open access

PRISM – lobbying against open access

Martin Fenner
August 26, 2007 1 min read

On August 23 (https://web.archive.org/web/20120412202205/http://www.publishers.org/main/PressCenter/PRISMLaunch.htm?), the Partnership for Research Integrity in Science and Medicine or PRISM (https://web.archive.org/web/20120412202205/http://www.prismcoalition.org/?) was announced. PRISM is a lobbying organisation created by the Professional & Scholarly Publishing Division (PSP (https://web.archive.org/web/20120412202205/http://www.pspcentral.org/?)) of the Association of American Publishers (AAP (https://web.archive.org/web/20120412202205/http://www.publishers.org/?)). The main purpose of PRISM appears to lobby legislators in Washington to not sign legislation (https://web.archive.org/web/20120412202205/http://network.nature.com/blogs/user/mfenner/2007/08/03/open-access-may-become-mandatory-for-nih-funded-research?) that would require public access to all scientific papers within 12 months after publication.

While there are many good arguments for or against this change in legislation, and you would expect many AAP members to oppose this measure, PRISM is different in that it is a pure lobbying effort – e.g. read Myth vs. fact: Setting the Record Straight on Scholarly Journals (https://web.archive.org/web/20120412202205/http://www.prismcoalition.org/myth.htm?). The two main arguments used are:

  • open access undermines the peer review process
  • requiring deposition in public repositories leads to government interference in scientific publishing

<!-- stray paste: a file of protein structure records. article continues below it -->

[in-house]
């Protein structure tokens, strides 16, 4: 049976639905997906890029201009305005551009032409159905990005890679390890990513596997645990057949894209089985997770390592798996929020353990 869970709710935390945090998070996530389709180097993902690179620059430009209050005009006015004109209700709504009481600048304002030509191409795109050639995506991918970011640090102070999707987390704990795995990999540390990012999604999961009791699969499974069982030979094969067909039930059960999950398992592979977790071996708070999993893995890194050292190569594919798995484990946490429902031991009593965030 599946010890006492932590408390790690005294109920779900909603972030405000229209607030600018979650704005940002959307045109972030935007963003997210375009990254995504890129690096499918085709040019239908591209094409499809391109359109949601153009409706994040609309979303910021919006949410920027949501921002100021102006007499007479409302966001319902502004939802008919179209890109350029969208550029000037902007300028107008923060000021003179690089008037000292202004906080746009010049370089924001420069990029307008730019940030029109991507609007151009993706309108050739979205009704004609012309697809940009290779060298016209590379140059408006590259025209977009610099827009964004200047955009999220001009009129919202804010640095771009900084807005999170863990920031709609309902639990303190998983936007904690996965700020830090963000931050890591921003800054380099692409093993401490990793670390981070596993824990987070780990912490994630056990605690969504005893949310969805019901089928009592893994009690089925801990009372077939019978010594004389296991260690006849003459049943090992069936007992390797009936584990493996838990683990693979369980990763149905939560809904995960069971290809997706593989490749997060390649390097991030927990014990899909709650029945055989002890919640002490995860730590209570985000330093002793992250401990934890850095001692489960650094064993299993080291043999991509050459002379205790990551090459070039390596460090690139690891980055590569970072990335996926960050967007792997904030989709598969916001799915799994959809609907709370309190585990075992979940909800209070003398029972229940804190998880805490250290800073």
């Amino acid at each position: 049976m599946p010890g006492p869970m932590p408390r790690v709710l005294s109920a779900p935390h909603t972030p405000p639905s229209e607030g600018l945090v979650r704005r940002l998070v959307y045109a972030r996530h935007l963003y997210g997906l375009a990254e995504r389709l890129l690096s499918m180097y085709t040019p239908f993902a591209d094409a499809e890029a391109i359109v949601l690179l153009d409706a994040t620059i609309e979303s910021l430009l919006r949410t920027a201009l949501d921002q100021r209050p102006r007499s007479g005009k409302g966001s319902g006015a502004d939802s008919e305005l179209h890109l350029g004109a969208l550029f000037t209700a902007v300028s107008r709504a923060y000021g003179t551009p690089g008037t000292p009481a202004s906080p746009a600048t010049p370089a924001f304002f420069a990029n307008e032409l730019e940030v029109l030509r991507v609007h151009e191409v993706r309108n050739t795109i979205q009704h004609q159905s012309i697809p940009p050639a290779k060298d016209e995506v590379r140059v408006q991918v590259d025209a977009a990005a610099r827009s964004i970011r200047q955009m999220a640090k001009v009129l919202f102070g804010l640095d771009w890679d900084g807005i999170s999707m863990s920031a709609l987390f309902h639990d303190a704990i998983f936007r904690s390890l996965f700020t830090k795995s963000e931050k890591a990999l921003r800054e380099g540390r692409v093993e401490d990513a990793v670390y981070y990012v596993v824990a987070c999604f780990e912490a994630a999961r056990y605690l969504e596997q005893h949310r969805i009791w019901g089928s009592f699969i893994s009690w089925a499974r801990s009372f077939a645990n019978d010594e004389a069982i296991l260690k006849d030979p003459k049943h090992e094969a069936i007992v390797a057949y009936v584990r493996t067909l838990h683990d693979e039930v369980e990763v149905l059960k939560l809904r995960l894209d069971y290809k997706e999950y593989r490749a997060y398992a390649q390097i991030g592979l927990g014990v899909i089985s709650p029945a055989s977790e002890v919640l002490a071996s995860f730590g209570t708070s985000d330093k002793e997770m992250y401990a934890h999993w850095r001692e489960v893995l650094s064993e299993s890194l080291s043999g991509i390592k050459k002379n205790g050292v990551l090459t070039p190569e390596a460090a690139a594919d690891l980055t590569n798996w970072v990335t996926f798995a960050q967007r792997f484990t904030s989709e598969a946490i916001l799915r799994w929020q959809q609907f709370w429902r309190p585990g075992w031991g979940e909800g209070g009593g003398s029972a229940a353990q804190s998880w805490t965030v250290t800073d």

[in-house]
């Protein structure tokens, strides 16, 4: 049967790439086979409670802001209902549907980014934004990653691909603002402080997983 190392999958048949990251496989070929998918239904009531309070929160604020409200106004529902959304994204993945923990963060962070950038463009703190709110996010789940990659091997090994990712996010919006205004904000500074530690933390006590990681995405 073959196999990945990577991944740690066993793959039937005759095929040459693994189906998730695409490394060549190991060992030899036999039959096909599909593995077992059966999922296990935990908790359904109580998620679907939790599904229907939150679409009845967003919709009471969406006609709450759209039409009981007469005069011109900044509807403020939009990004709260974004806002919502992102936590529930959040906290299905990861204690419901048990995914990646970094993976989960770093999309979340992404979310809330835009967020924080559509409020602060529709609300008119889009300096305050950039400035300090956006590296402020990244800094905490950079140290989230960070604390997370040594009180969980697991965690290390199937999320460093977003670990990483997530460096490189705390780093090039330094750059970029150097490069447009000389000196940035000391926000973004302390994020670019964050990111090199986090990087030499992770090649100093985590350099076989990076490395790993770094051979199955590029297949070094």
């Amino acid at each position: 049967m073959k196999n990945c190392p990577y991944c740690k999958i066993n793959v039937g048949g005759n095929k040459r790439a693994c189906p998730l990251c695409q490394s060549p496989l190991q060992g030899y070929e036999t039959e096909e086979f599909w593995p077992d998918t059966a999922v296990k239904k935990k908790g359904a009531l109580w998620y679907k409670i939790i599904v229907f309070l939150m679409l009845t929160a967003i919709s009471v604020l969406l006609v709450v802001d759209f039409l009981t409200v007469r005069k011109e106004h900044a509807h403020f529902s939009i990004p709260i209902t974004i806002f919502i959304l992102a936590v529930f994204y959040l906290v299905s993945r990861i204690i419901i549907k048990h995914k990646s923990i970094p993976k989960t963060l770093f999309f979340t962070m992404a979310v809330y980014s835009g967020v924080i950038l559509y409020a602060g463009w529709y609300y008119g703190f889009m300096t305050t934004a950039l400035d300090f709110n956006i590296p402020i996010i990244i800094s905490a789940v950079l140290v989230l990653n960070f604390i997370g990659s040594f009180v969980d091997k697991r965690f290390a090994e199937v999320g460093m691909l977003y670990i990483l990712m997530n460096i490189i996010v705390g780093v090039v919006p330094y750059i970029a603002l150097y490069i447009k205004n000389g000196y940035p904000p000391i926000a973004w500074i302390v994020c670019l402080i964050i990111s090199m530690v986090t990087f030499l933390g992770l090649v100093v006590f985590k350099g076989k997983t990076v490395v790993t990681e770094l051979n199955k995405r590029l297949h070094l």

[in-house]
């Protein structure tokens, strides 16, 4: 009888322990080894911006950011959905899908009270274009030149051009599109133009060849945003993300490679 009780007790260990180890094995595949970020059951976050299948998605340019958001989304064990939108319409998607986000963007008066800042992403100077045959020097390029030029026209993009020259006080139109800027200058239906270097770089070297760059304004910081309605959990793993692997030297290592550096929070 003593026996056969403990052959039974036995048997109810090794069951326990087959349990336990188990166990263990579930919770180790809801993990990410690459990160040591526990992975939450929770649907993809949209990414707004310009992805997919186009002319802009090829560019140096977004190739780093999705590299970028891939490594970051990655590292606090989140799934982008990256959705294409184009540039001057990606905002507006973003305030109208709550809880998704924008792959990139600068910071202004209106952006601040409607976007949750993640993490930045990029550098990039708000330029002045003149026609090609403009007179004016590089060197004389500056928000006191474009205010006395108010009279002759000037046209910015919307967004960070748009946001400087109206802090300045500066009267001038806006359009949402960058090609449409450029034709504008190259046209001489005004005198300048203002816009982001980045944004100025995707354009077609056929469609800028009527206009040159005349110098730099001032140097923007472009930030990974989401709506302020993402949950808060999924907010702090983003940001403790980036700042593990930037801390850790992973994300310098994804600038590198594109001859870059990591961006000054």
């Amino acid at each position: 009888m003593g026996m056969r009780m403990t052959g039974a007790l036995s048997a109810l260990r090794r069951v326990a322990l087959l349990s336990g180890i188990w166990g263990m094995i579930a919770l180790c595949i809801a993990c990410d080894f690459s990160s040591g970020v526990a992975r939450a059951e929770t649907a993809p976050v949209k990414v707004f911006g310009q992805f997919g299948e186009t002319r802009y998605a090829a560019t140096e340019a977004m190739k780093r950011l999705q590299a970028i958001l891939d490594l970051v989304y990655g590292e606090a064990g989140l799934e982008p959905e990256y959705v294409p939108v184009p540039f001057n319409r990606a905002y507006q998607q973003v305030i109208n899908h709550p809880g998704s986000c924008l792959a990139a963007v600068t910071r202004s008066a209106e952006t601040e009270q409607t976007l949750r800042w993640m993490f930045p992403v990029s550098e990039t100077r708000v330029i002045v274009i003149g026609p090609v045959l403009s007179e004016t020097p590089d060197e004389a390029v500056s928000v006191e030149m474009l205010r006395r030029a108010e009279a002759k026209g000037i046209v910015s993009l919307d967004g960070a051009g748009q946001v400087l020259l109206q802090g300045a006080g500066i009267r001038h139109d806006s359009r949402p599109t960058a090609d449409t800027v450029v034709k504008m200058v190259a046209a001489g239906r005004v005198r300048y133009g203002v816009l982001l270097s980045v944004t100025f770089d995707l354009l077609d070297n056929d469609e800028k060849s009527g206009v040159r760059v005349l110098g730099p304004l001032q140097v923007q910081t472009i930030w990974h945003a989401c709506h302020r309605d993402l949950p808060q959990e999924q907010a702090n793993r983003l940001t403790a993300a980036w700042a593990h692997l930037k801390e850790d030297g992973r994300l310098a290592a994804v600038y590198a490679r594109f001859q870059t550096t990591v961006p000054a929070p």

These “arguments” were obviously created in a PR department, as they don't make sense to anybody involved in scientific publishing. The peer review process is not different in open access journals. And to call deposition of NIH-funded research papers in the NIH-managed PubMed Central “government interference” is difficult to understand.

PRISM might be successful in avoiding a change in U.S. legislation, but the strange logic used by PRISM could lead many scientists to think twice before submitting a paper to a journal that endorses the PRISM principles. Which in the end could be worse for the journal publisher than the proposed change in legislation.

Read more about PRISM in Peter Suber's blog post (https://web.archive.org/web/20120412202205/http://www.earlham.edu/~peters/fos/2007_08_19_fosblogarchive.html#5309199826835837381?). And read the blog post (https://web.archive.org/web/20120412202205/http://network.nature.com/boston/news/blog/U66E7CD1A/2007/01/24/publishers-fight-open-access-with-high-profile-spin-doctor?) by Corie Lok about some background on the AAPs efforts against open access.

Carmeliet, P. (2005). Angiogenesis in life, disease and medicine. Nature, 438(7070), 932–936. https://doi.org/10.1038/nature04478
Contopoulos-Ioannidis, D. G., Alexiou, G. A., Gouvias, T. C., & Ioannidis, J. P. A. (2008). Life Cycle of Translational Research for Medical Interventions. Science, 321(5894), 1298–1299. https://doi.org/10.1126/science.1160622
The Nobel Prize in Physiology or Medicine 2005. (2015). In web.archive.org. https://web.archive.org/web/20150814032045/http://www.nobelprize.org/nobel_prizes/medicine/laureates/2005/index.html
Translational Research: Getting the message across. (2008). Nature, 453(7197), 839–839. https://doi.org/10.1038/453839a

Other Formats

ePub PDF JATS